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You will arbitrate your employment claim, and you will like it!

What can you do?

This week the New Jersey Appellate Division issued a reported decision finding that the plaintiff in the case, Gilbert Antonucci, had agreed (at least implicitly by continuing to work) to a waiver of the right to have a jury trial and to submit to mandatory arbitration over various forms of employments claims, including but not limited to employment discrimination claims. In 2019 the New Jersey Legislature had amended the New Jersey Law Against Discrimination to provide in pertinent part that “[a] provision in any employment contract that waives any substantive or procedural “remedy relating to a claim of discrimination, retaliation or harassment shall be deemed against public policy and unenforceable.” Thus, based upon the plain language of this statutory amendment it would appear that the “mandatory arbitration” provision at issue in the Antonucci case would be unenforceable on its face.

Not so fast, however. The question before the Appellate Division was whether the Federal Arbitration Act, a federal statute enacted by the United States Congress designed to “ensure that private arbitration agreements are enforced according to their terms”, preempted the 2019 Law Against Discrimination amendment. Thus, the agreement to arbitrate between Antonucci and his employer which appeared to have been rendered unenforceable by operation of the 2019 New Jersey Legislative amendment to the Law Against Discrimination, was “solved” because the Federal Arbitration Act preempted the Law Against Discrimination prohibition, thereby in effect “reinstating” the enforceable arbitration agreement.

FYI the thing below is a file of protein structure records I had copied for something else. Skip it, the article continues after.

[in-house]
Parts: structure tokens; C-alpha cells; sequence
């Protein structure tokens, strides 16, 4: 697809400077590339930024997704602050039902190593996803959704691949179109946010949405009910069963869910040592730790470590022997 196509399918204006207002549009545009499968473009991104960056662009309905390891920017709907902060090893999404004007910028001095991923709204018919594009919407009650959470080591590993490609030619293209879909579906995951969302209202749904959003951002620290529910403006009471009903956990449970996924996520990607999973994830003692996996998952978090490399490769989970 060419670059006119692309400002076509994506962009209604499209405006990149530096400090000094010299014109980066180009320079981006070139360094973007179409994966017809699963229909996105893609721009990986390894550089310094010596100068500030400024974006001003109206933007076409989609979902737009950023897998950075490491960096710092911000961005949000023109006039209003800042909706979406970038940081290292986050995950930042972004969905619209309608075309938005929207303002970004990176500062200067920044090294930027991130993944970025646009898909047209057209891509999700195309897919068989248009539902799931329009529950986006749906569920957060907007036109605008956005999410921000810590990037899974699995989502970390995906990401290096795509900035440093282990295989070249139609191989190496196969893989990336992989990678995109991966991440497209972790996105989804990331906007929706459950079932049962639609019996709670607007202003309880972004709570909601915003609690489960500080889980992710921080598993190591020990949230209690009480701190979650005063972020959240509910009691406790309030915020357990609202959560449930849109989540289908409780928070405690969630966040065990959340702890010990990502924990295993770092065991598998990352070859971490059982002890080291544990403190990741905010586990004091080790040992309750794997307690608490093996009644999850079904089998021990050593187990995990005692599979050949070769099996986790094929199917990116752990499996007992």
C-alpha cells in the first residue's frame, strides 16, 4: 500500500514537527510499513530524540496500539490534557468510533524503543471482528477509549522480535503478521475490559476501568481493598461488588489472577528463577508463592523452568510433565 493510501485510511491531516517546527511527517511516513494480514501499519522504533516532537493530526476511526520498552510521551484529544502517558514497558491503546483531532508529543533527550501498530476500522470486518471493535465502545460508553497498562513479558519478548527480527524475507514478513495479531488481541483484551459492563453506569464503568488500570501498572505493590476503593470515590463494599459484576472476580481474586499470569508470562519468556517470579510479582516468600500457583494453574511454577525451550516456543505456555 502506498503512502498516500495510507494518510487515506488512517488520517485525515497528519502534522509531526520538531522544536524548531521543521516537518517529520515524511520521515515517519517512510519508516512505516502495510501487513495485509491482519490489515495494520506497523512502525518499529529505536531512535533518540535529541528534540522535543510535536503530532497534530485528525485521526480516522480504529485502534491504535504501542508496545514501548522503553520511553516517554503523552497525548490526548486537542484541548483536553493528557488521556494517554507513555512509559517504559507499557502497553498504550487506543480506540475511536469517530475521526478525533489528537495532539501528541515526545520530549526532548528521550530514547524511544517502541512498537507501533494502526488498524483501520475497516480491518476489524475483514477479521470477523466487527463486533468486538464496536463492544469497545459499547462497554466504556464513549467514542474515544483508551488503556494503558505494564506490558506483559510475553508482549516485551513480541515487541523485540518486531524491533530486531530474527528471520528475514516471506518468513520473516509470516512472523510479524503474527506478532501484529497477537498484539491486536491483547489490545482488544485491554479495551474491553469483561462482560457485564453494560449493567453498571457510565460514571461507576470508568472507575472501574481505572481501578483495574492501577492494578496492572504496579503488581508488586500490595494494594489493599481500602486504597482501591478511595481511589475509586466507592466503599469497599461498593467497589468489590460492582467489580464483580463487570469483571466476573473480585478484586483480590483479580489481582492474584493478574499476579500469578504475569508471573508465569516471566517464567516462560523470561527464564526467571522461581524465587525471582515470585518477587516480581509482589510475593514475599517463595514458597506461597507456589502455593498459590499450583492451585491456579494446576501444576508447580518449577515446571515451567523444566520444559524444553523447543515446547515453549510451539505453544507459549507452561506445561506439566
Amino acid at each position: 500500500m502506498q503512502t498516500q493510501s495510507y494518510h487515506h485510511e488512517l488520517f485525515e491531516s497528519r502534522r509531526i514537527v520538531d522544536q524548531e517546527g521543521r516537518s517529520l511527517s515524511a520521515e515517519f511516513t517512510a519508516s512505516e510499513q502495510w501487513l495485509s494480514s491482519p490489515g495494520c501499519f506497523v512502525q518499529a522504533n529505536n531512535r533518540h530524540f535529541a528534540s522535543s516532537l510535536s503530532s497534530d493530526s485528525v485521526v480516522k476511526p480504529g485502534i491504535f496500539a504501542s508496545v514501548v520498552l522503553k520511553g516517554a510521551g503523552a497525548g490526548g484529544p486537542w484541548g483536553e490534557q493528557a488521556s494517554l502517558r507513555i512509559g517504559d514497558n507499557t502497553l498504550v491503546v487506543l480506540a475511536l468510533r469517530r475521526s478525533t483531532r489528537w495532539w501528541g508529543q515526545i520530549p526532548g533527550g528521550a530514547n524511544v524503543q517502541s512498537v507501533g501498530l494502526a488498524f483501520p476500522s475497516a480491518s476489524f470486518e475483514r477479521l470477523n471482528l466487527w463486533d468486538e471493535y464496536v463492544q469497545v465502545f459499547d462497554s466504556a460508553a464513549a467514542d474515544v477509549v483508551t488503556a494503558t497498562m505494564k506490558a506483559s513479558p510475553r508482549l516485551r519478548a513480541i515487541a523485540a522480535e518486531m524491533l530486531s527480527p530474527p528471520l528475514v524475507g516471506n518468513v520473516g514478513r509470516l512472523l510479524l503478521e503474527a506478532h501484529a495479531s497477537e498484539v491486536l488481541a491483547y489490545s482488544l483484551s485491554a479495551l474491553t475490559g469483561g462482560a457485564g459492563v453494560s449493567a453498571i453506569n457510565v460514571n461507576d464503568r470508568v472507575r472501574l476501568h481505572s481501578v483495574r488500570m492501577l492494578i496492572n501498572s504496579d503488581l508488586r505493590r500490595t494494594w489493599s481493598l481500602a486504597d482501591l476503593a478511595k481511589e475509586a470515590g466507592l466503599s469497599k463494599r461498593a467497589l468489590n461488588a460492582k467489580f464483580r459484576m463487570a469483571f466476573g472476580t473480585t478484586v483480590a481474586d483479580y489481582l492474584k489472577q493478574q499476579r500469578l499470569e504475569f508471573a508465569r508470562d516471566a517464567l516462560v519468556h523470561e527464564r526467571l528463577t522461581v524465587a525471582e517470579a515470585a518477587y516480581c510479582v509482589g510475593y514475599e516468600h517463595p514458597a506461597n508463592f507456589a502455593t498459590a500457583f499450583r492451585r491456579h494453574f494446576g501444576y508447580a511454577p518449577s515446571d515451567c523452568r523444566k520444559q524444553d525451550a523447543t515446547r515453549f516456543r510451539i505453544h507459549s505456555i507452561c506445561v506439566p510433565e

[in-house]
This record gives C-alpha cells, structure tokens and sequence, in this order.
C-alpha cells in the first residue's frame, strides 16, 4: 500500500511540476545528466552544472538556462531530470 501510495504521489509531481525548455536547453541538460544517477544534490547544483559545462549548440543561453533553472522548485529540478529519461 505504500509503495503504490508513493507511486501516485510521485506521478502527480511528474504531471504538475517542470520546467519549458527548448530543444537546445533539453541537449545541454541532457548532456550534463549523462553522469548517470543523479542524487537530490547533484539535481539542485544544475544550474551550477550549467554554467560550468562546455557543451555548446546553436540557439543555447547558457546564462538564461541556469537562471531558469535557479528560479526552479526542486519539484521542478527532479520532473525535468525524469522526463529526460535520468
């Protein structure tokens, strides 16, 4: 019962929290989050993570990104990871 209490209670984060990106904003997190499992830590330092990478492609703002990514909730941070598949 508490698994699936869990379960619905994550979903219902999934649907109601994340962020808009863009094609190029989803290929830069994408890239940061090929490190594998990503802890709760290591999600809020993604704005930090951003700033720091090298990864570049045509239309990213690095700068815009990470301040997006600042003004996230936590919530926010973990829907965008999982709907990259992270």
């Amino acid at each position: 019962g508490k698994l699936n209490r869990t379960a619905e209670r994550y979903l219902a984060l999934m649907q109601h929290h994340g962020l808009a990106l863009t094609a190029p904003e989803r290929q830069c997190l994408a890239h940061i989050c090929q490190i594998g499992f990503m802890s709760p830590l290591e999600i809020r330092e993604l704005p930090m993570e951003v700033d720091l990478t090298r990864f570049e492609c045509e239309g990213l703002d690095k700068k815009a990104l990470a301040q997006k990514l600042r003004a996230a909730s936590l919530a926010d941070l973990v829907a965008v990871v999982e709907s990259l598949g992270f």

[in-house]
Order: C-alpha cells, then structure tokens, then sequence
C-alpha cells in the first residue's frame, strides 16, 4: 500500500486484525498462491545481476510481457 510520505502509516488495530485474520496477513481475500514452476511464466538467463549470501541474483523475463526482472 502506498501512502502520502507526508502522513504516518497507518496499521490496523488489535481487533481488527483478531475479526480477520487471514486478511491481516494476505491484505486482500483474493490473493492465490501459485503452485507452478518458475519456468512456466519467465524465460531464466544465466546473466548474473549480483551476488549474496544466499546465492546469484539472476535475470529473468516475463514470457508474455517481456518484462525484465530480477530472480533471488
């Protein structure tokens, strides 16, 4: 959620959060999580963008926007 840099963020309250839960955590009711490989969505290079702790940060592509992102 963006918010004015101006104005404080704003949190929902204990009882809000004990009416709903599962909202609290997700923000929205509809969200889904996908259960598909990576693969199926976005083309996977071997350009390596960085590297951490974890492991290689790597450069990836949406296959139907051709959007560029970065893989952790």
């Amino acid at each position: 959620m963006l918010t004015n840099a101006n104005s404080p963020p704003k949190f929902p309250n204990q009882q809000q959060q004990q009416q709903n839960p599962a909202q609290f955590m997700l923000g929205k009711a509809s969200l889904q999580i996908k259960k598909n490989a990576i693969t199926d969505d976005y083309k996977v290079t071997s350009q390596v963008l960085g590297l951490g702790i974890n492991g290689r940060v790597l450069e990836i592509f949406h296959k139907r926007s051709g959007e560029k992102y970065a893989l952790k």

It remains to be seen how the bill presently awaiting President Biden's signature, which would create a carve-out to outlaw "mandatory" sexual harassment and sexual assault arbitrations, would be interpreted by courts in NJ, especially when an employee's claims consist of gender in addition to other types of discrimination. Arbitration is generally preferred by employers because of the unpredictability of judges and juries, the ability to select an arbitrator with requisite experience, and the cost of arbitration incurred by litigants which weed out some less meritorious cases.

Stay tuned …

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